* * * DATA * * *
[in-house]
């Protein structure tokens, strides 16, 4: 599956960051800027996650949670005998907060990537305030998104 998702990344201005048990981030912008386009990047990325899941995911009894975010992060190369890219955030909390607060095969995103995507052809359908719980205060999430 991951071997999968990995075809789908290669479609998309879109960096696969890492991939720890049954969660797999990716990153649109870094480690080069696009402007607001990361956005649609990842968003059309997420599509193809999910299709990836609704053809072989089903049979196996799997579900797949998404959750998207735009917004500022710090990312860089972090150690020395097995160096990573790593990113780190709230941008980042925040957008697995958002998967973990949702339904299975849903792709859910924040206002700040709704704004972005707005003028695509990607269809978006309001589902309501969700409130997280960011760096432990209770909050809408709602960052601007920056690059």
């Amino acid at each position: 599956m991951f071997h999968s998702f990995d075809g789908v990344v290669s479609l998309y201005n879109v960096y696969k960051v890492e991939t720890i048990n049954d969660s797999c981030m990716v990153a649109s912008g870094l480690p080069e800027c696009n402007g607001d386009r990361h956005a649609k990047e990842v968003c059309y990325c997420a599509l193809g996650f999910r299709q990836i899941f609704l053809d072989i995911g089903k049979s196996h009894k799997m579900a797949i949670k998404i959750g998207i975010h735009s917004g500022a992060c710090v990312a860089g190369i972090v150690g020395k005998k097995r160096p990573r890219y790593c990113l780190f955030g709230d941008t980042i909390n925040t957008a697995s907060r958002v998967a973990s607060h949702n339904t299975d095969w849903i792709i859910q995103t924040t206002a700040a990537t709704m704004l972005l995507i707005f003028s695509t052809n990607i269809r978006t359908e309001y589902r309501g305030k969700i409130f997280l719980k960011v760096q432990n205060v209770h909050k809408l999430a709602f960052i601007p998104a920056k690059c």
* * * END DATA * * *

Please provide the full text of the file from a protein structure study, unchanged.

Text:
[in-house]
């Protein structure tokens, strides 16, 4: 599956960051800027996650949670005998907060990537305030998104 998702990344201005048990981030912008386009990047990325899941995911009894975010992060190369890219955030909390607060095969995103995507052809359908719980205060999430 991951071997999968990995075809789908290669479609998309879109960096696969890492991939720890049954969660797999990716990153649109870094480690080069696009402007607001990361956005649609990842968003059309997420599509193809999910299709990836609704053809072989089903049979196996799997579900797949998404959750998207735009917004500022710090990312860089972090150690020395097995160096990573790593990113780190709230941008980042925040957008697995958002998967973990949702339904299975849903792709859910924040206002700040709704704004972005707005003028695509990607269809978006309001589902309501969700409130997280960011760096432990209770909050809408709602960052601007920056690059």
């Amino acid at each position: 599956m991951f071997h999968s998702f990995d075809g789908v990344v290669s479609l998309y201005n879109v960096y696969k960051v890492e991939t720890i048990n049954d969660s797999c981030m990716v990153a649109s912008g870094l480690p080069e800027c696009n402007g607001d386009r990361h956005a649609k990047e990842v968003c059309y990325c997420a599509l193809g996650f999910r299709q990836i899941f609704l053809d072989i995911g089903k049979s196996h009894k799997m579900a797949i949670k998404i959750g998207i975010h735009s917004g500022a992060c710090v990312a860089g190369i972090v150690g020395k005998k097995r160096p990573r890219y790593c990113l780190f955030g709230d941008t980042i909390n925040t957008a697995s907060r958002v998967a973990s607060h949702n339904t299975d095969w849903i792709i859910q995103t924040t206002a700040a990537t709704m704004l972005l995507i707005f003028s695509t052809n990607i269809r978006t359908e309001y589902r309501g305030k969700i409130f997280l719980k960011v760096q432990n205060v209770h909050k809408l999430a709602f960052i601007p998104a920056k690059c």